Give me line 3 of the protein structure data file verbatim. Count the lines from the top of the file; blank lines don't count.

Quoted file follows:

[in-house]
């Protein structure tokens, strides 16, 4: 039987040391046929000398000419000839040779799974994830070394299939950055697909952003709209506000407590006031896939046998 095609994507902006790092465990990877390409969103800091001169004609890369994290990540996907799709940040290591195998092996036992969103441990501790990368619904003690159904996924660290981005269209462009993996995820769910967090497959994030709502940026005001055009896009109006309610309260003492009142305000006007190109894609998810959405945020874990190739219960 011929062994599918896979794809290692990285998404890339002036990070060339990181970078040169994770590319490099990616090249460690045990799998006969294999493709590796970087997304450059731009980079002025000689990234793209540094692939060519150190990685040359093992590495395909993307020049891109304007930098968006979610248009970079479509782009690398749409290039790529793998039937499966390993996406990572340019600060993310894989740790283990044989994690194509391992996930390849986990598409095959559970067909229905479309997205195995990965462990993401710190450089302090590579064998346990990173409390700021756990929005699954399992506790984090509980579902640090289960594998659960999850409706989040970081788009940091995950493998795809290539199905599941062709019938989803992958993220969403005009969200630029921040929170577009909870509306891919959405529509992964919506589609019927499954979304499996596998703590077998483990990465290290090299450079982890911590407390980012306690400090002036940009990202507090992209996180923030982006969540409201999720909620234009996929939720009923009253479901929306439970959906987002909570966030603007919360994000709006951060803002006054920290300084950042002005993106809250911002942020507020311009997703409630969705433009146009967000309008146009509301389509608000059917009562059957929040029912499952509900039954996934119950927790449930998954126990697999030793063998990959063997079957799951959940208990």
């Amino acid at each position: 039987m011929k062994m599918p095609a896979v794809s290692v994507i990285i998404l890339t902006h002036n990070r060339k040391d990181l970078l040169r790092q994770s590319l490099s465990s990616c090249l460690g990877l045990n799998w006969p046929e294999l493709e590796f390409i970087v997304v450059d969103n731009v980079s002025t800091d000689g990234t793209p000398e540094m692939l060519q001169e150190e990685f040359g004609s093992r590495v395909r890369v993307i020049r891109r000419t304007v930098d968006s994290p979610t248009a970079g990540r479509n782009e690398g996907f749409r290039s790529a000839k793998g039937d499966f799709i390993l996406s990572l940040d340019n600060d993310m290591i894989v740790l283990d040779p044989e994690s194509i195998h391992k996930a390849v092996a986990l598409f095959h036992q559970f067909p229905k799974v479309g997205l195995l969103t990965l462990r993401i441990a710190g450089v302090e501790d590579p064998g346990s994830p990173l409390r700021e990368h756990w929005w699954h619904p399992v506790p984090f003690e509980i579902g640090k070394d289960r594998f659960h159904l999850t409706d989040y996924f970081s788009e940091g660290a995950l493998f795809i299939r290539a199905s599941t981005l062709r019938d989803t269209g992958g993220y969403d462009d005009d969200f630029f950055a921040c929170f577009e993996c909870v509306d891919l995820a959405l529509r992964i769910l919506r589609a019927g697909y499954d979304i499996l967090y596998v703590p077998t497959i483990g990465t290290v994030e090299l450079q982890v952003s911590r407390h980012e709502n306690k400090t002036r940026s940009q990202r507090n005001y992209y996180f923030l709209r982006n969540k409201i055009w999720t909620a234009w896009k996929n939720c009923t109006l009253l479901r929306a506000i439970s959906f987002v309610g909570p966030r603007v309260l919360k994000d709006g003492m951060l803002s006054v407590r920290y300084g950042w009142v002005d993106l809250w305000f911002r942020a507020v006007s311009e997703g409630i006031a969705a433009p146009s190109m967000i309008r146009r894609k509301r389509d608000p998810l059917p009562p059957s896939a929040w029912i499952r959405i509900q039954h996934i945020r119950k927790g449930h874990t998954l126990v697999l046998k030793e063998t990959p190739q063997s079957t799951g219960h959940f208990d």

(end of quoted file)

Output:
């Amino acid at each position: 039987m011929k062994m599918p095609a896979v794809s290692v994507i990285i998404l890339t902006h002036n990070r060339k040391d990181l970078l040169r790092q994770s590319l490099s465990s990616c090249l460690g990877l045990n799998w006969p046929e294999l493709e590796f390409i970087v997304v450059d969103n731009v980079s002025t800091d000689g990234t793209p000398e540094m692939l060519q001169e150190e990685f040359g004609s093992r590495v395909r890369v993307i020049r891109r000419t304007v930098d968006s994290p979610t248009a970079g990540r479509n782009e690398g996907f749409r290039s790529a000839k793998g039937d499966f799709i390993l996406s990572l940040d340019n600060d993310m290591i894989v740790l283990d040779p044989e994690s194509i195998h391992k996930a390849v092996a986990l598409f095959h036992q559970f067909p229905k799974v479309g997205l195995l969103t990965l462990r993401i441990a710190g450089v302090e501790d590579p064998g346990s994830p990173l409390r700021e990368h756990w929005w699954h619904p399992v506790p984090f003690e509980i579902g640090k070394d289960r594998f659960h159904l999850t409706d989040y996924f970081s788009e940091g660290a995950l493998f795809i299939r290539a199905s599941t981005l062709r019938d989803t269209g992958g993220y969403d462009d005009d969200f630029f950055a921040c929170f577009e993996c909870v509306d891919l995820a959405l529509r992964i769910l919506r589609a019927g697909y499954d979304i499996l967090y596998v703590p077998t497959i483990g990465t290290v994030e090299l450079q982890v952003s911590r407390h980012e709502n306690k400090t002036r940026s940009q990202r507090n005001y992209y996180f923030l709209r982006n969540k409201i055009w999720t909620a234009w896009k996929n939720c009923t109006l009253l479901r929306a506000i439970s959906f987002v309610g909570p966030r603007v309260l919360k994000d709006g003492m951060l803002s006054v407590r920290y300084g950042w009142v002005d993106l809250w305000f911002r942020a507020v006007s311009e997703g409630i006031a969705a433009p146009s190109m967000i309008r146009r894609k509301r389509d608000p998810l059917p009562p059957s896939a929040w029912i499952r959405i509900q039954h996934i945020r119950k927790g449930h874990t998954l126990v697999l046998k030793e063998t990959p190739q063997s079957t799951g219960h959940f208990d």